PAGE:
The “Economist’s Perspective” was moderated by Georges Enderle, Professor of International Business Ethics at the University of Notre Dame, and presented by Leonardo Becchetti, Faculty of Economics, University of Rome II, Charles Wilbur, Emeritus Professor of Economics from Notre Dame, and Paul Oslington, Professor of Economics from Australian Catholic University.
The charismatic Becchetti spoke of the important roles of trust and charity in daily business and referred to the solidarity principle of banking in his native Rome—one of the reasons he cited for the Italian banking industry’s relative stability throughout the economic crisis. His personal roles as economics professor, banking industry board member, and head of an active NGO allow him to develop a deeper understanding of how all three disciplines interconnect.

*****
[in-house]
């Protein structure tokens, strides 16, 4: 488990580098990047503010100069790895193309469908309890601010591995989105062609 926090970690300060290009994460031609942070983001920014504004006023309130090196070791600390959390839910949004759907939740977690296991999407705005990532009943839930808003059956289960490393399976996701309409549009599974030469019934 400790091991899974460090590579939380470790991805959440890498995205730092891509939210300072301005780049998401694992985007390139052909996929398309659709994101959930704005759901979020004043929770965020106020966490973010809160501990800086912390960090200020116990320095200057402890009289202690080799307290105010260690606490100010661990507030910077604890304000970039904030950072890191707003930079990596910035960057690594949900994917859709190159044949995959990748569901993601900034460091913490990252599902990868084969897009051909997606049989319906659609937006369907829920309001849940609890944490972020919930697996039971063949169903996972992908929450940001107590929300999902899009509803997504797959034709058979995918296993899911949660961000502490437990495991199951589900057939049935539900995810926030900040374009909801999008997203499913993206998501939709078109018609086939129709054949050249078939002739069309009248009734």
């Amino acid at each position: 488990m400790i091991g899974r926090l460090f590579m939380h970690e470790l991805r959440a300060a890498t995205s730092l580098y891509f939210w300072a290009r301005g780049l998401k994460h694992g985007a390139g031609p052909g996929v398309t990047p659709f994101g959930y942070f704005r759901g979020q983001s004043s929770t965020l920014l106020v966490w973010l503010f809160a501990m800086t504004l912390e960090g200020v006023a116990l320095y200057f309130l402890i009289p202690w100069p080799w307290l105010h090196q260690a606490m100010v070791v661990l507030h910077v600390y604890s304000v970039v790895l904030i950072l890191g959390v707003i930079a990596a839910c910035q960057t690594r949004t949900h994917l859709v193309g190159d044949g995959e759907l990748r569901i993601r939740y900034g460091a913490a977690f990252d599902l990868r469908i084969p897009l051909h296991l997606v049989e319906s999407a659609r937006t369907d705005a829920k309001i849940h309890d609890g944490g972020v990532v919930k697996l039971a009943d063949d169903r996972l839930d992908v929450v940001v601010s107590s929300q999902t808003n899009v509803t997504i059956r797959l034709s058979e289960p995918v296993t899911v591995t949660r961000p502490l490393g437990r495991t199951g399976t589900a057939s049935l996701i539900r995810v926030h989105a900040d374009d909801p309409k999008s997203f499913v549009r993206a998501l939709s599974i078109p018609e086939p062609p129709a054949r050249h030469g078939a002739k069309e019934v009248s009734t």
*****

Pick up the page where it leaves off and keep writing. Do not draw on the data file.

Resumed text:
Moderator George Enderle, a world-renowned business ethics expert, conducts research on the ethical challenges of international business and corporate decision making. When this journalist asked the panel how to bridge the gap between economic theory and every economic reality, Enderle replied that one of the first approaches begins with teaching enlightened business practices in business school. “Everything emanates from social thought,” he said.